The US has imposed new visa requirements on 38 nationalities – including most Europeans – that have recently traveled to Iran, Syria, Iraq or Yemen. Added restrictions have also been imposed on dual citizens.
Washington on Thursday began requiring visas for Europeans and Asians who had traveled to certain Middle Eastern and African countries seen as hotspots for extremism.
That law waspassed by the Republican Party-dominated Congress
in the wake of thedeadly Paris attacks.
The US State Department also said it's required by law to revoke travel authorizations held by citizens normally allowed without a visa if they are also dual Iranian, Iraqi, Sudanese or Syrian citizens.
That's led to criticism from some lawmakers.
Sen. Dick Durbin, a top Democrat, complained Thursday that "singling people out because of their national origin is fundamentally at odds with American values and invites discrimination against American citizens who are dual nationals."
However, the administration of US President Barack Obama has outlined exceptions. People who could be eligible for a waiver if their travel was on behalf of international organizations or humanitarian groups, or journalists who carried out reporting in the four countries.
Partisan fight over enforcement
Republican lawmakers, who championed the new rule, complained that the president was watering down the law.
"The Obama administration is blatantly breaking the law, a law the president himself signed," said House Homeland Security Committee Chairman Michael McCaul. "This is not a difference of opinion over statutory interpretation; it is a clear contradiction of the law and the agreement we reached with the White House. President Obama is again putting his relationship with Iran's supreme leader over the security of Americans."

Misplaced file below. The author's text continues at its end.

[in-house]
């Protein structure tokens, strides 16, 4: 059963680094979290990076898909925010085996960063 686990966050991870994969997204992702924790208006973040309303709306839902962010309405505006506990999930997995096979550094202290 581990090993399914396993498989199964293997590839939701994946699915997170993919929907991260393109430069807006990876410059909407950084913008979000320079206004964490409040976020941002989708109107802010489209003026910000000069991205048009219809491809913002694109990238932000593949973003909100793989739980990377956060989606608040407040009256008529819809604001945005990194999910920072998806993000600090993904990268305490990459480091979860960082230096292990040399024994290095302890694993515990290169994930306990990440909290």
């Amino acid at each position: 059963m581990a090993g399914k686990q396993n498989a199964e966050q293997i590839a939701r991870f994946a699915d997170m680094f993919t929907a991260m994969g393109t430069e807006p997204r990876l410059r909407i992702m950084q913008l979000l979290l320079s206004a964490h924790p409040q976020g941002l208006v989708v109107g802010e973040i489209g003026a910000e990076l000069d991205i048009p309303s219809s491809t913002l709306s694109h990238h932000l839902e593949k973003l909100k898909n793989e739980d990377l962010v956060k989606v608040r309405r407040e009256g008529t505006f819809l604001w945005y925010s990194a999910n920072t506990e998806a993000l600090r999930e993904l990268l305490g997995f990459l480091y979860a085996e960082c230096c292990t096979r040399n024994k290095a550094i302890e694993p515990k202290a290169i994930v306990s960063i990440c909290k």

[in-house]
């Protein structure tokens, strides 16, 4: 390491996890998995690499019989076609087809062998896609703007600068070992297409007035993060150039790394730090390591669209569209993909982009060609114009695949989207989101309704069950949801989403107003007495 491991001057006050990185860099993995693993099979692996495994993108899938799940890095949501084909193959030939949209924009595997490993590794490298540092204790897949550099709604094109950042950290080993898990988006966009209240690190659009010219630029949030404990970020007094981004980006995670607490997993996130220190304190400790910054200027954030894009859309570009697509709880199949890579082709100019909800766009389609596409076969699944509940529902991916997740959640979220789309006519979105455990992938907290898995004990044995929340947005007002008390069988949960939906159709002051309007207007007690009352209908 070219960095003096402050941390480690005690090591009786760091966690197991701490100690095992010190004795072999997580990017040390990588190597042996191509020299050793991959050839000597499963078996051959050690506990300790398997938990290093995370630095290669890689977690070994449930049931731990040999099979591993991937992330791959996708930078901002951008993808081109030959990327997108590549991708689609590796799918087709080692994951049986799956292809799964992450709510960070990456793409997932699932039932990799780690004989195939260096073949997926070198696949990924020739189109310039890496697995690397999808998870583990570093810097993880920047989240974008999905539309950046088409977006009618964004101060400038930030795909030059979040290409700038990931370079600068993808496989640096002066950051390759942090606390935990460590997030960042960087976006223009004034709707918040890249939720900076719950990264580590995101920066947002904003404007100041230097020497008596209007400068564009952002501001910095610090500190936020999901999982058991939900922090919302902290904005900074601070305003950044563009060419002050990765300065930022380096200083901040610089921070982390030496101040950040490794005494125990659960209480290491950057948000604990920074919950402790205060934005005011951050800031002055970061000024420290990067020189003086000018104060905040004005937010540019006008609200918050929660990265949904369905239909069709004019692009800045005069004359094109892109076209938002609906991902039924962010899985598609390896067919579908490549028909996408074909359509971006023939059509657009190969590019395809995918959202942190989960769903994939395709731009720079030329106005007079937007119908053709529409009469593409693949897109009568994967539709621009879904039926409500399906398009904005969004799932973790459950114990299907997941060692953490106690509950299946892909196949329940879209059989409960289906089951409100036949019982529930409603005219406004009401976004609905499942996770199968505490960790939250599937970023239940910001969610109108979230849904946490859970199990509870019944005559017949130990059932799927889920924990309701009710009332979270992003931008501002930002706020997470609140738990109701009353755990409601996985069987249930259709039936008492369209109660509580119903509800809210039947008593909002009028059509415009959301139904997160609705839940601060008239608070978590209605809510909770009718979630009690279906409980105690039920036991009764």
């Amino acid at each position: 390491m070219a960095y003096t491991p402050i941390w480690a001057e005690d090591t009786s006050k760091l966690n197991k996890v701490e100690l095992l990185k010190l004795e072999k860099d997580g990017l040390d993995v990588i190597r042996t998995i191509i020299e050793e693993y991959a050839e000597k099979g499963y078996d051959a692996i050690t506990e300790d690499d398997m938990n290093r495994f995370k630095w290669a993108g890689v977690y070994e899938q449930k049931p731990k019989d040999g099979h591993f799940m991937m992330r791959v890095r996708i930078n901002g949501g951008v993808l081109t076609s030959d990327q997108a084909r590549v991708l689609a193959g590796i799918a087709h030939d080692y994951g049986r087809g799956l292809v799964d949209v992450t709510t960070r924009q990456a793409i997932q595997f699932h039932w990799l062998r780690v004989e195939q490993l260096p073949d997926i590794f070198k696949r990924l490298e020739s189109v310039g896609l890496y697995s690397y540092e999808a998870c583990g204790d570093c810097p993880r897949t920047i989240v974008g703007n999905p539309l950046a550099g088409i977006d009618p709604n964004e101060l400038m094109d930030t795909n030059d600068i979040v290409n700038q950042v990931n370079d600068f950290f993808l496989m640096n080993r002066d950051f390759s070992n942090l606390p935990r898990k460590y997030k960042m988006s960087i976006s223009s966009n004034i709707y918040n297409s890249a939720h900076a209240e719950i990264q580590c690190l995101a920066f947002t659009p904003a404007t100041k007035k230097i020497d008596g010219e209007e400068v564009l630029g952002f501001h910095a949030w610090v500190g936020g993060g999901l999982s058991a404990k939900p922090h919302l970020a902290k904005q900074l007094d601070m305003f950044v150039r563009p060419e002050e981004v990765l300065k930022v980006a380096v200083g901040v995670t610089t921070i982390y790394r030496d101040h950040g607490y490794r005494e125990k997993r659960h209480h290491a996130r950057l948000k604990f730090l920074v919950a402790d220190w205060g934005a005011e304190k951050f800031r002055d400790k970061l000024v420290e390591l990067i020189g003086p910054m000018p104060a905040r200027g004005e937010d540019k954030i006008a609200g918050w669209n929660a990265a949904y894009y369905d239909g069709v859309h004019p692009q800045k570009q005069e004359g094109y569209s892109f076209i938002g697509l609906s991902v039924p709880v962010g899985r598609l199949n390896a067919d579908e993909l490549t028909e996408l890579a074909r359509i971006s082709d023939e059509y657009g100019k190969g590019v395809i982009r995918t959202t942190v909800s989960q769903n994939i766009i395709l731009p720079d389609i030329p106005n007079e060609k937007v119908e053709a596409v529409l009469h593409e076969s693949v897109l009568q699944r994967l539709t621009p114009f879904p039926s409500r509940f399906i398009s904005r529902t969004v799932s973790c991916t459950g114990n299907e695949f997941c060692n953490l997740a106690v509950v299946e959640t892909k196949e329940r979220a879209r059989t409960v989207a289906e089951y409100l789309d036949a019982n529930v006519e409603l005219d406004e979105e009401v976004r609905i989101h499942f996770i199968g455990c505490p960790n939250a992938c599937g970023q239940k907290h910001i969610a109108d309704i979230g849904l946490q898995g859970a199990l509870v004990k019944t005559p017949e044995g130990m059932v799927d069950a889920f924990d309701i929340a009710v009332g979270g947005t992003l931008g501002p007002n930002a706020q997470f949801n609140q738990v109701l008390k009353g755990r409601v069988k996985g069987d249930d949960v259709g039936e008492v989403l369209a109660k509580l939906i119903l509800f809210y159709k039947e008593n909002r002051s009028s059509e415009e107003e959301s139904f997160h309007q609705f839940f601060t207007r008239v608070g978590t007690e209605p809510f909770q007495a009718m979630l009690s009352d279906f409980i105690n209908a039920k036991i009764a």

Despite different interpretations of the law, many Europeans and citizens of Asian countries such as Singapore, South Korea and Japan who have visited Syria, Iran, Iraq or Sudan since 2011 will be required to apply for visas in advance of any travel to the US.
An estimated 20 million people, or about 40 percent of all international visitors, enter the United States without a visa for business or pleasure for up to 90 days.
Reacting to recent attacks in Europe by Islamist extremists, US lawmakers have tightened visa requirements for recent visitors to Syria, Iran, Iraq and Sudan.
The fine print
Citizens affected by the new rule are nationals from: Andorra, Australia, Austria, Belgium, Brunei, Chile, the Czech Republic, Denmark, Estonia, Finland, France, Germany, Greece, Hungary, Iceland, Ireland, Italy, Japan, Latvia, Liechtenstein, Lithuania, Luxembourg, Malta, Monaco, the Netherlands, New Zealand, Norway, Portugal, San Marino, Singapore, Slovakia, Slovenia, South Korea, Spain, Sweden, Switzerland, Taiwan and the United Kingdom.
jar/bw (AP, Reuters)